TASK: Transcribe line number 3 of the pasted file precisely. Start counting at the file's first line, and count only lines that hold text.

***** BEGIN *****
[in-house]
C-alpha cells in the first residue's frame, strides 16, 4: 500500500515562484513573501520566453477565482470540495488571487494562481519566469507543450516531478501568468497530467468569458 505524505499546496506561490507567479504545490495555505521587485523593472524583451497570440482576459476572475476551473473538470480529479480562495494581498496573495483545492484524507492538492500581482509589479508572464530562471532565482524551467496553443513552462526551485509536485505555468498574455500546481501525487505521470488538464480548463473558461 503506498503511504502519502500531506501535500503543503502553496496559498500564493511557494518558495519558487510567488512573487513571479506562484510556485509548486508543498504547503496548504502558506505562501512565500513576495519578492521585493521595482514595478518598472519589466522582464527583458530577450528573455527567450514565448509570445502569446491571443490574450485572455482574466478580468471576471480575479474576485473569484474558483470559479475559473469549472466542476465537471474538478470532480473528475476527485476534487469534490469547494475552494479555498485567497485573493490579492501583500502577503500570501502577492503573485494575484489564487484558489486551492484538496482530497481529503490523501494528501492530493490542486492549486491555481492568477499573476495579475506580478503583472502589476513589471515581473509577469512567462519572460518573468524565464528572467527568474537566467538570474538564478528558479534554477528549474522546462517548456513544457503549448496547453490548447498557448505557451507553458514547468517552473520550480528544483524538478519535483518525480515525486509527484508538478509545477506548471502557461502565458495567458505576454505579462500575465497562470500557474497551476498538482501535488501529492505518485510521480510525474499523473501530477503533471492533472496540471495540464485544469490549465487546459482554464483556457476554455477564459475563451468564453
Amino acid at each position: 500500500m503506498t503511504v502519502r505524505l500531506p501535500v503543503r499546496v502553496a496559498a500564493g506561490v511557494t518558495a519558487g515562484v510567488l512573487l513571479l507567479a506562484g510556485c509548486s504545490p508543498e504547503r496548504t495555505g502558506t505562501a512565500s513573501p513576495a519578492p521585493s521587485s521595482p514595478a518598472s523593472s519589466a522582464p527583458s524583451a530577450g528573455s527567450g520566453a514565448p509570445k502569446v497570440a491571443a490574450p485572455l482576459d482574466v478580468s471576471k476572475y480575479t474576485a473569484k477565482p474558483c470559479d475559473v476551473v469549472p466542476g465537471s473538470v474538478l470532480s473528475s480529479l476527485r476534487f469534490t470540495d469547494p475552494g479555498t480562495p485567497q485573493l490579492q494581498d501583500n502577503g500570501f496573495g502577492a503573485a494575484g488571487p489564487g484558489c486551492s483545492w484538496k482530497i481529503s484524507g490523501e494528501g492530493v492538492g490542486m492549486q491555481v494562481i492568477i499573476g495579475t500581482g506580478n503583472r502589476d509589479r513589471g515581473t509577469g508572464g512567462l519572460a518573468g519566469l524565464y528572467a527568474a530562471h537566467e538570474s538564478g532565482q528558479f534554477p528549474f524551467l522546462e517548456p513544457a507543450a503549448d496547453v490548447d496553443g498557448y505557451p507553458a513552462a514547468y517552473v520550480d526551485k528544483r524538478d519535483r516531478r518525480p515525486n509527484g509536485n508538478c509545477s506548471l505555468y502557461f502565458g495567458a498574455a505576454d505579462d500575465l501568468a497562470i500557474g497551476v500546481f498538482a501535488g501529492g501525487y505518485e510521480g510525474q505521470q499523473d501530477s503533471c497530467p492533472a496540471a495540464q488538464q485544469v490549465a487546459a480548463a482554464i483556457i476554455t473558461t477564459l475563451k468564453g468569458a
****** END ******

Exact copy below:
Amino acid at each position: 500500500m503506498t503511504v502519502r505524505l500531506p501535500v503543503r499546496v502553496a496559498a500564493g506561490v511557494t518558495a519558487g515562484v510567488l512573487l513571479l507567479a506562484g510556485c509548486s504545490p508543498e504547503r496548504t495555505g502558506t505562501a512565500s513573501p513576495a519578492p521585493s521587485s521595482p514595478a518598472s523593472s519589466a522582464p527583458s524583451a530577450g528573455s527567450g520566453a514565448p509570445k502569446v497570440a491571443a490574450p485572455l482576459d482574466v478580468s471576471k476572475y480575479t474576485a473569484k477565482p474558483c470559479d475559473v476551473v469549472p466542476g465537471s473538470v474538478l470532480s473528475s480529479l476527485r476534487f469534490t470540495d469547494p475552494g479555498t480562495p485567497q485573493l490579492q494581498d501583500n502577503g500570501f496573495g502577492a503573485a494575484g488571487p489564487g484558489c486551492s483545492w484538496k482530497i481529503s484524507g490523501e494528501g492530493v492538492g490542486m492549486q491555481v494562481i492568477i499573476g495579475t500581482g506580478n503583472r502589476d509589479r513589471g515581473t509577469g508572464g512567462l519572460a518573468g519566469l524565464y528572467a527568474a530562471h537566467e538570474s538564478g532565482q528558479f534554477p528549474f524551467l522546462e517548456p513544457a507543450a503549448d496547453v490548447d496553443g498557448y505557451p507553458a513552462a514547468y517552473v520550480d526551485k528544483r524538478d519535483r516531478r518525480p515525486n509527484g509536485n508538478c509545477s506548471l505555468y502557461f502565458g495567458a498574455a505576454d505579462d500575465l501568468a497562470i500557474g497551476v500546481f498538482a501535488g501529492g501525487y505518485e510521480g510525474q505521470q499523473d501530477s503533471c497530467p492533472a496540471a495540464q488538464q485544469v490549465a487546459a480548463a482554464i483556457i476554455t473558461t477564459l475563451k468564453g468569458a